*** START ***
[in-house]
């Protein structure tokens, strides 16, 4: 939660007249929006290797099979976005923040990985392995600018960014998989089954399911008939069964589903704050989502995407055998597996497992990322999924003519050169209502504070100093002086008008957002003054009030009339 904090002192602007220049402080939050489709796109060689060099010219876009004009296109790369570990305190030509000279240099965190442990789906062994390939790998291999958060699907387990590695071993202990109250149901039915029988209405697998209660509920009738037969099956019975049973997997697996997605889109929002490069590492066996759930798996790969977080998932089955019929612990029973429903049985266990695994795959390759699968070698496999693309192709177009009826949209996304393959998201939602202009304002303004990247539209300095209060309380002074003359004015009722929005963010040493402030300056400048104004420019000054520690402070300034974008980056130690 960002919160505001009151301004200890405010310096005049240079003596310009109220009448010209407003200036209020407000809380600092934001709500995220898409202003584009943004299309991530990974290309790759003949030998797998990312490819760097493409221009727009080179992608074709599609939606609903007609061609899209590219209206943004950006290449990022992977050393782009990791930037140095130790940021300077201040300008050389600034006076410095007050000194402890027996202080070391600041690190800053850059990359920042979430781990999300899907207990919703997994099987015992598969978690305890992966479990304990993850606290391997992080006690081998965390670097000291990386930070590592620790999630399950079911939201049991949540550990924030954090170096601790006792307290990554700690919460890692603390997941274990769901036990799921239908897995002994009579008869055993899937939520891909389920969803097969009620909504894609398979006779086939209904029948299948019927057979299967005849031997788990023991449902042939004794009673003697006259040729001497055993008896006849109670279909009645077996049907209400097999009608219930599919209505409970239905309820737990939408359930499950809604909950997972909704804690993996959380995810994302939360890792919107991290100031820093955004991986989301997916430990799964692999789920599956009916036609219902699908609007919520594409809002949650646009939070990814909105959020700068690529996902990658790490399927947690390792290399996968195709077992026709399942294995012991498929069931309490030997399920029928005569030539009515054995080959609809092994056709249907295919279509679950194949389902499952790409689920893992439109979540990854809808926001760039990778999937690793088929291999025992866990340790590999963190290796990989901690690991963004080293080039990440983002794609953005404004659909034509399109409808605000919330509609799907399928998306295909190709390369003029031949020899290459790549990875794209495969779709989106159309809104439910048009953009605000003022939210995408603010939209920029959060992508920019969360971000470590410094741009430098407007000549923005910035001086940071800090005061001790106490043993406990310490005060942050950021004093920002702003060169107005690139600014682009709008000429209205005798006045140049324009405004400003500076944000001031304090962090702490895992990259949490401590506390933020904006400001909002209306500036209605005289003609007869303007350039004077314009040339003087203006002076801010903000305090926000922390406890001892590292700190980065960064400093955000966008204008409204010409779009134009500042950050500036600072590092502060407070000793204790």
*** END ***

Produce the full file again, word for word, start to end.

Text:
[in-house]
């Protein structure tokens, strides 16, 4: 939660007249929006290797099979976005923040990985392995600018960014998989089954399911008939069964589903704050989502995407055998597996497992990322999924003519050169209502504070100093002086008008957002003054009030009339 904090002192602007220049402080939050489709796109060689060099010219876009004009296109790369570990305190030509000279240099965190442990789906062994390939790998291999958060699907387990590695071993202990109250149901039915029988209405697998209660509920009738037969099956019975049973997997697996997605889109929002490069590492066996759930798996790969977080998932089955019929612990029973429903049985266990695994795959390759699968070698496999693309192709177009009826949209996304393959998201939602202009304002303004990247539209300095209060309380002074003359004015009722929005963010040493402030300056400048104004420019000054520690402070300034974008980056130690 960002919160505001009151301004200890405010310096005049240079003596310009109220009448010209407003200036209020407000809380600092934001709500995220898409202003584009943004299309991530990974290309790759003949030998797998990312490819760097493409221009727009080179992608074709599609939606609903007609061609899209590219209206943004950006290449990022992977050393782009990791930037140095130790940021300077201040300008050389600034006076410095007050000194402890027996202080070391600041690190800053850059990359920042979430781990999300899907207990919703997994099987015992598969978690305890992966479990304990993850606290391997992080006690081998965390670097000291990386930070590592620790999630399950079911939201049991949540550990924030954090170096601790006792307290990554700690919460890692603390997941274990769901036990799921239908897995002994009579008869055993899937939520891909389920969803097969009620909504894609398979006779086939209904029948299948019927057979299967005849031997788990023991449902042939004794009673003697006259040729001497055993008896006849109670279909009645077996049907209400097999009608219930599919209505409970239905309820737990939408359930499950809604909950997972909704804690993996959380995810994302939360890792919107991290100031820093955004991986989301997916430990799964692999789920599956009916036609219902699908609007919520594409809002949650646009939070990814909105959020700068690529996902990658790490399927947690390792290399996968195709077992026709399942294995012991498929069931309490030997399920029928005569030539009515054995080959609809092994056709249907295919279509679950194949389902499952790409689920893992439109979540990854809808926001760039990778999937690793088929291999025992866990340790590999963190290796990989901690690991963004080293080039990440983002794609953005404004659909034509399109409808605000919330509609799907399928998306295909190709390369003029031949020899290459790549990875794209495969779709989106159309809104439910048009953009605000003022939210995408603010939209920029959060992508920019969360971000470590410094741009430098407007000549923005910035001086940071800090005061001790106490043993406990310490005060942050950021004093920002702003060169107005690139600014682009709008000429209205005798006045140049324009405004400003500076944000001031304090962090702490895992990259949490401590506390933020904006400001909002209306500036209605005289003609007869303007350039004077314009040339003087203006002076801010903000305090926000922390406890001892590292700190980065960064400093955000966008204008409204010409779009134009500042950050500036600072590092502060407070000793204790």